• Ryan M. Pierson

Lossy Vs. Lossless Video Compression

Video compression is one of the most difficult and highly debated subjects in the world of media and technology. This is caused, in part, by a multitude of different compression standards and the subtle differences in how various people perceive those differences. To say that one compression method or setup is better than another is akin to comparing one style of painting to another. While the two styles have defined differences, the beauty is in the eye of the beholder.

One thing can be said for all video compression: lossy compression gets gradually worse the more you encode it. If you have a source video from your camcorder, and you encode it to a lossy intermediate codec that your video editor understands, then encode it again to a final product that you upload to YouTube, you’ve essentially reduced the quality of the video twice. Even if you match or exceed the bit rate each time, the compressor will work to copy the source file in a new way, essentially making a copy of a copy. To further this problem, YouTube does its own lossy compression on videos it receives, which can create even more quality loss.

  1. FFV1

  2. ProRes (Depending)

  3. Huffyuv

  4. Dirac (Can be lossless)

Think about lossless creation as an exact pixel-by-pixel copy of the original file. Each pixel is taken from the source and placed in the new file exactly where it existed in the source file. A lossless compression may significantly increase file size, resulting in giant files that sometimes dwarf the source, even if that source itself was a tiny compressed file.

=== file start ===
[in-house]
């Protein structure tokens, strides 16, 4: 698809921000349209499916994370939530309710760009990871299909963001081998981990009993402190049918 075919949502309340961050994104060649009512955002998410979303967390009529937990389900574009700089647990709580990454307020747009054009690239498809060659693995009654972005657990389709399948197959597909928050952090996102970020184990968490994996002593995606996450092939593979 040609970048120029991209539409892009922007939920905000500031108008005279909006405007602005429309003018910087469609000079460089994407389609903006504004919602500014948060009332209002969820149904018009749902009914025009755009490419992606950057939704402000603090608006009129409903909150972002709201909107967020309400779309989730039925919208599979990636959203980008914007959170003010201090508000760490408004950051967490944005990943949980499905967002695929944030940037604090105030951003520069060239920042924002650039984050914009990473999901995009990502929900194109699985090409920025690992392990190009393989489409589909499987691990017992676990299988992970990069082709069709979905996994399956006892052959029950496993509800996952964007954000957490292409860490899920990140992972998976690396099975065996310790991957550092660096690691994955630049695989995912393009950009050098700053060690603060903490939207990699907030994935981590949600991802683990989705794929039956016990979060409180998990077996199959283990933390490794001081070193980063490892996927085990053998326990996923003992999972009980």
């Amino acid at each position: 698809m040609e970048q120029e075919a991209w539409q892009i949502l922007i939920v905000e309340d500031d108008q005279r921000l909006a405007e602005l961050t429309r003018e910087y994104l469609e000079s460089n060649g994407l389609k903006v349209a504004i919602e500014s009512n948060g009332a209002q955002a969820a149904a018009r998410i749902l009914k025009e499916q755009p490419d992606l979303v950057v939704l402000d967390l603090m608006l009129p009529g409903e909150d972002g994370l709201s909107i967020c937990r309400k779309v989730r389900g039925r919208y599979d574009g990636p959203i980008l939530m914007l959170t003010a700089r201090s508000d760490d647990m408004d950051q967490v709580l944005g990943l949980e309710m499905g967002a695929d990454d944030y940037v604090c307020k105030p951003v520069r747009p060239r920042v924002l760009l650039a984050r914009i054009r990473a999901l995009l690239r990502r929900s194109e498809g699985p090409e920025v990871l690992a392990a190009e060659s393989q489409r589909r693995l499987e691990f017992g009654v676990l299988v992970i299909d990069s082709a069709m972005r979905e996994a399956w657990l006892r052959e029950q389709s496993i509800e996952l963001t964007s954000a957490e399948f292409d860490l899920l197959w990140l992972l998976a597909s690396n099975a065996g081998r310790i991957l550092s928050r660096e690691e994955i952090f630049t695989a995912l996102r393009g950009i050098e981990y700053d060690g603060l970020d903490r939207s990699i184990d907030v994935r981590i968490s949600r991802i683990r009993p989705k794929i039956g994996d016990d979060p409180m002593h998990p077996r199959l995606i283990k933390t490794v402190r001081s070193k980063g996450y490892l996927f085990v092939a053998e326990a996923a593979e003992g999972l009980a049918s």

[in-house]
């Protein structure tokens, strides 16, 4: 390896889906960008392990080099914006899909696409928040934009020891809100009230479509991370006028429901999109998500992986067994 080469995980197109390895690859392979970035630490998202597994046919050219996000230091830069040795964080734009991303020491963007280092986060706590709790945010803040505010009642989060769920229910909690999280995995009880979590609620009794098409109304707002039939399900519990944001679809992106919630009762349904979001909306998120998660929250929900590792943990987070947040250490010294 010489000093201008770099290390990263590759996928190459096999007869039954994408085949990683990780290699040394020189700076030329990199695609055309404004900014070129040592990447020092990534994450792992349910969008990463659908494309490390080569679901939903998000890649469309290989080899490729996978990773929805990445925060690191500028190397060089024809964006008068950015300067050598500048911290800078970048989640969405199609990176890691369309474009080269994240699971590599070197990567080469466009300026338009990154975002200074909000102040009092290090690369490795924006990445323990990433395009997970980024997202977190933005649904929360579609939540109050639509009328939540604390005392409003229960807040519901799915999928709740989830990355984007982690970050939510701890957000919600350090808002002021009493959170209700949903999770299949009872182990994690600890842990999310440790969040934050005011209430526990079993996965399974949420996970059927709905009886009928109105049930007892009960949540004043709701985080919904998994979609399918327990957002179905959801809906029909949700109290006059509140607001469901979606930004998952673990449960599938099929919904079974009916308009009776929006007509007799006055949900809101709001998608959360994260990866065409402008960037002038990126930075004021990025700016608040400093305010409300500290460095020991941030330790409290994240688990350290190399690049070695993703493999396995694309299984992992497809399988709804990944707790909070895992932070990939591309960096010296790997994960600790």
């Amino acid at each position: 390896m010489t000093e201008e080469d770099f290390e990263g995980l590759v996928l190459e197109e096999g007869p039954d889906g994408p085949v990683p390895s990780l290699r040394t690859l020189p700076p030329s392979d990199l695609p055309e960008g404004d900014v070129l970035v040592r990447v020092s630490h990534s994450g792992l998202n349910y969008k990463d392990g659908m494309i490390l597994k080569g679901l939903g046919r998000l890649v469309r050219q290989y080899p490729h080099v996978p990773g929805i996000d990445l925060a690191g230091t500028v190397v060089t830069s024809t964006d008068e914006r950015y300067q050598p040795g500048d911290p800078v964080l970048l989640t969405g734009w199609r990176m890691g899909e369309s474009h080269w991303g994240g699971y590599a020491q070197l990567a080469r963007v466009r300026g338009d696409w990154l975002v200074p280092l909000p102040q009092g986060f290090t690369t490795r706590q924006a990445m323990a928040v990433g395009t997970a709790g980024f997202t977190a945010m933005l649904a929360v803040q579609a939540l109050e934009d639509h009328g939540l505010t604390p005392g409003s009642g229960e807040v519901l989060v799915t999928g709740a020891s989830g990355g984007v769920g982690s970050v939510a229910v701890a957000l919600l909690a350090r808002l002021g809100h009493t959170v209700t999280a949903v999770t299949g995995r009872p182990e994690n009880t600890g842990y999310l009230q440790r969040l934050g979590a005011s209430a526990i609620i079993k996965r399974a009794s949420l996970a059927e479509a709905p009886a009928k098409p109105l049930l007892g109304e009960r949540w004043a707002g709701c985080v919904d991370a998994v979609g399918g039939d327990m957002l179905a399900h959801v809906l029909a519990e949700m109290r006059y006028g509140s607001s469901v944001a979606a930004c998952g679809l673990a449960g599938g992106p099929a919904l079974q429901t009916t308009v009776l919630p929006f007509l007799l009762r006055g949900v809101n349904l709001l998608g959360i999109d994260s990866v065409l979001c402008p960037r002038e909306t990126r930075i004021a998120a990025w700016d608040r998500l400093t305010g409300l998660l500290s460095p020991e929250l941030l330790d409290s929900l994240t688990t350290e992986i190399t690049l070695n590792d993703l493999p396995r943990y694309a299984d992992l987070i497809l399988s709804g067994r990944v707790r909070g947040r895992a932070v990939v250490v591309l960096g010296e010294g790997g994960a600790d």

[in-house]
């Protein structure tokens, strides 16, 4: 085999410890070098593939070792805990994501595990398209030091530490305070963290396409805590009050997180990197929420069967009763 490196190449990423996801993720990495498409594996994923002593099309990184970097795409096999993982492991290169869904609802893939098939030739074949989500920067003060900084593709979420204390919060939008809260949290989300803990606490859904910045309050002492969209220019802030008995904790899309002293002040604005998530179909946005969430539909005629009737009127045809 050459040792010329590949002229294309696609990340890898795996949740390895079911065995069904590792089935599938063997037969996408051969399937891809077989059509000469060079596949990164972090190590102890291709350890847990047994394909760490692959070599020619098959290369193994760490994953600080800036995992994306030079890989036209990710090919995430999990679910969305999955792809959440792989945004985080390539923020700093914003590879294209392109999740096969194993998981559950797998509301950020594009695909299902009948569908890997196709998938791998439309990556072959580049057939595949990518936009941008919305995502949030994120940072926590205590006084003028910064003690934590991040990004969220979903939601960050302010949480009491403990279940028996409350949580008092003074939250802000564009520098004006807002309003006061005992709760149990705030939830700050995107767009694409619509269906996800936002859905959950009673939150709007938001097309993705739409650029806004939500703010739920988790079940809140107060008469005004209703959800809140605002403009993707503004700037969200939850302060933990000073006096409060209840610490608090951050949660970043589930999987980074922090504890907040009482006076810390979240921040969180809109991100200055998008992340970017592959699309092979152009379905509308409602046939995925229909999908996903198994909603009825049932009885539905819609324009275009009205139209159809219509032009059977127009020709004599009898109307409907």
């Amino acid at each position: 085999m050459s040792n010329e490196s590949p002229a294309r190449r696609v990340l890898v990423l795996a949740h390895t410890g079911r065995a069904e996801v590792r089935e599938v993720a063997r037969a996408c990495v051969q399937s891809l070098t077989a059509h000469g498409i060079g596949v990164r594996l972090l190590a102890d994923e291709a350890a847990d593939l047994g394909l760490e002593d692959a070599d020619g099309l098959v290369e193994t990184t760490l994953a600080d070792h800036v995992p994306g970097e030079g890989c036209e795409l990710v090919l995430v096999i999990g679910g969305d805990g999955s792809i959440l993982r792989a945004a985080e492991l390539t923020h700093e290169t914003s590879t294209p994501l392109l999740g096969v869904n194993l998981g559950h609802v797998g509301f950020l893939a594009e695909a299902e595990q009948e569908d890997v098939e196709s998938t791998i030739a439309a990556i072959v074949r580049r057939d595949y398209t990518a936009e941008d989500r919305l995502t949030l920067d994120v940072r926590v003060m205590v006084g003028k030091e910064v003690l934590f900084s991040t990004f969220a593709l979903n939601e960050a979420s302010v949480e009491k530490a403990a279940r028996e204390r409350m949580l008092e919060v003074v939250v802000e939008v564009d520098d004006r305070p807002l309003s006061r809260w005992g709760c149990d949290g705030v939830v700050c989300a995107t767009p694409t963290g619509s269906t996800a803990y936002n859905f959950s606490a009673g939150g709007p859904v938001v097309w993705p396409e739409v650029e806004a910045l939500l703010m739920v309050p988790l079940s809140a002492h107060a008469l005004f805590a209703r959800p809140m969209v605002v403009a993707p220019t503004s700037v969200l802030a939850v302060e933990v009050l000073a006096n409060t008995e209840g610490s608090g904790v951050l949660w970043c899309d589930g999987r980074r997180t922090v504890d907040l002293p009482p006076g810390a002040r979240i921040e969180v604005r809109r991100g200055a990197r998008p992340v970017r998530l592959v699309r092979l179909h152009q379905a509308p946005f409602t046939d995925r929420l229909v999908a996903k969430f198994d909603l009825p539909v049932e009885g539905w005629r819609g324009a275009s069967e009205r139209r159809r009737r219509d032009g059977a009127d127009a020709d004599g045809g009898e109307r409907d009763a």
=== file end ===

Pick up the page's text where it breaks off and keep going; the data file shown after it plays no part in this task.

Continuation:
Commonly used lossy video compression methods include (not a full list):

  1. H.264

  2. MPEG-2

  3. MPEG-4

  4. MPEG-1

  5. VC-1

Lossy compression methods don’t make pixel-by-pixel copies of the source at all. They work in several different ways, but the general result is the same. By making a copy that is “good enough,” a lossy compression method can essentially turn a giant source file into something that takes up considerably less space and can be easily played back on a portable device. In fact, most portable media players require a lossy compression format in order to play back the video due to RAM and processing constraints. You might even find it difficult to play a lossless video on a desktop computer, as most media players have trouble processing massive amounts of information.

Over all, lossless compression is best for every stage of the editing process from capture to edits, but lossy compression formats are currently the best way to deliver high-quality video to your portable media player or to YouTube.


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